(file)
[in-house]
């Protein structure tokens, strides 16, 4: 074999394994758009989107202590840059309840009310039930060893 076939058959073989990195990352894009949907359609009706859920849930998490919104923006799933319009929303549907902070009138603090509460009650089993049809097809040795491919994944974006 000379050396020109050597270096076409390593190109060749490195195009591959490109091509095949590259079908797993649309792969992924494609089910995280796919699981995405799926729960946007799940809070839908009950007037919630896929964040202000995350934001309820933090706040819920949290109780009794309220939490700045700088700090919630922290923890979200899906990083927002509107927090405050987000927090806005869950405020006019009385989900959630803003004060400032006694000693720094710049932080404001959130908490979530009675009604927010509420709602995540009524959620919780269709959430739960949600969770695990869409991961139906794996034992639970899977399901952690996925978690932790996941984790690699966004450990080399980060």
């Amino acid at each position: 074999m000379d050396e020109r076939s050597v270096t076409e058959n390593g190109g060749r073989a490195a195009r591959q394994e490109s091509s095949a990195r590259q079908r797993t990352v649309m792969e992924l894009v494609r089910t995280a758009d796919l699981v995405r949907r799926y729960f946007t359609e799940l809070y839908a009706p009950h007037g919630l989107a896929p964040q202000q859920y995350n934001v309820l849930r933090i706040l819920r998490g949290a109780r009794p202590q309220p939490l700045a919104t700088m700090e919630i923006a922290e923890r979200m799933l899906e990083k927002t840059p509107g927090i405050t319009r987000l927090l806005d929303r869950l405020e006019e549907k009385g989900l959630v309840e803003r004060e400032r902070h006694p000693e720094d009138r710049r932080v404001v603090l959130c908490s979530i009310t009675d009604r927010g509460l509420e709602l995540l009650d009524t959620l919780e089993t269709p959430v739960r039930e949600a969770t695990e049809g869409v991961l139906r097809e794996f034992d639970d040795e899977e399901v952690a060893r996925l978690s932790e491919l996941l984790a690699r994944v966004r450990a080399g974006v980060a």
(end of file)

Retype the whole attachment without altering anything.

[in-house]
């Protein structure tokens, strides 16, 4: 074999394994758009989107202590840059309840009310039930060893 076939058959073989990195990352894009949907359609009706859920849930998490919104923006799933319009929303549907902070009138603090509460009650089993049809097809040795491919994944974006 000379050396020109050597270096076409390593190109060749490195195009591959490109091509095949590259079908797993649309792969992924494609089910995280796919699981995405799926729960946007799940809070839908009950007037919630896929964040202000995350934001309820933090706040819920949290109780009794309220939490700045700088700090919630922290923890979200899906990083927002509107927090405050987000927090806005869950405020006019009385989900959630803003004060400032006694000693720094710049932080404001959130908490979530009675009604927010509420709602995540009524959620919780269709959430739960949600969770695990869409991961139906794996034992639970899977399901952690996925978690932790996941984790690699966004450990080399980060």
């Amino acid at each position: 074999m000379d050396e020109r076939s050597v270096t076409e058959n390593g190109g060749r073989a490195a195009r591959q394994e490109s091509s095949a990195r590259q079908r797993t990352v649309m792969e992924l894009v494609r089910t995280a758009d796919l699981v995405r949907r799926y729960f946007t359609e799940l809070y839908a009706p009950h007037g919630l989107a896929p964040q202000q859920y995350n934001v309820l849930r933090i706040l819920r998490g949290a109780r009794p202590q309220p939490l700045a919104t700088m700090e919630i923006a922290e923890r979200m799933l899906e990083k927002t840059p509107g927090i405050t319009r987000l927090l806005d929303r869950l405020e006019e549907k009385g989900l959630v309840e803003r004060e400032r902070h006694p000693e720094d009138r710049r932080v404001v603090l959130c908490s979530i009310t009675d009604r927010g509460l509420e709602l995540l009650d009524t959620l919780e089993t269709p959430v739960r039930e949600a969770t695990e049809g869409v991961l139906r097809e794996f034992d639970d040795e899977e399901v952690a060893r996925l978690s932790e491919l996941l984790a690699r994944v966004r450990a080399g974006v980060a």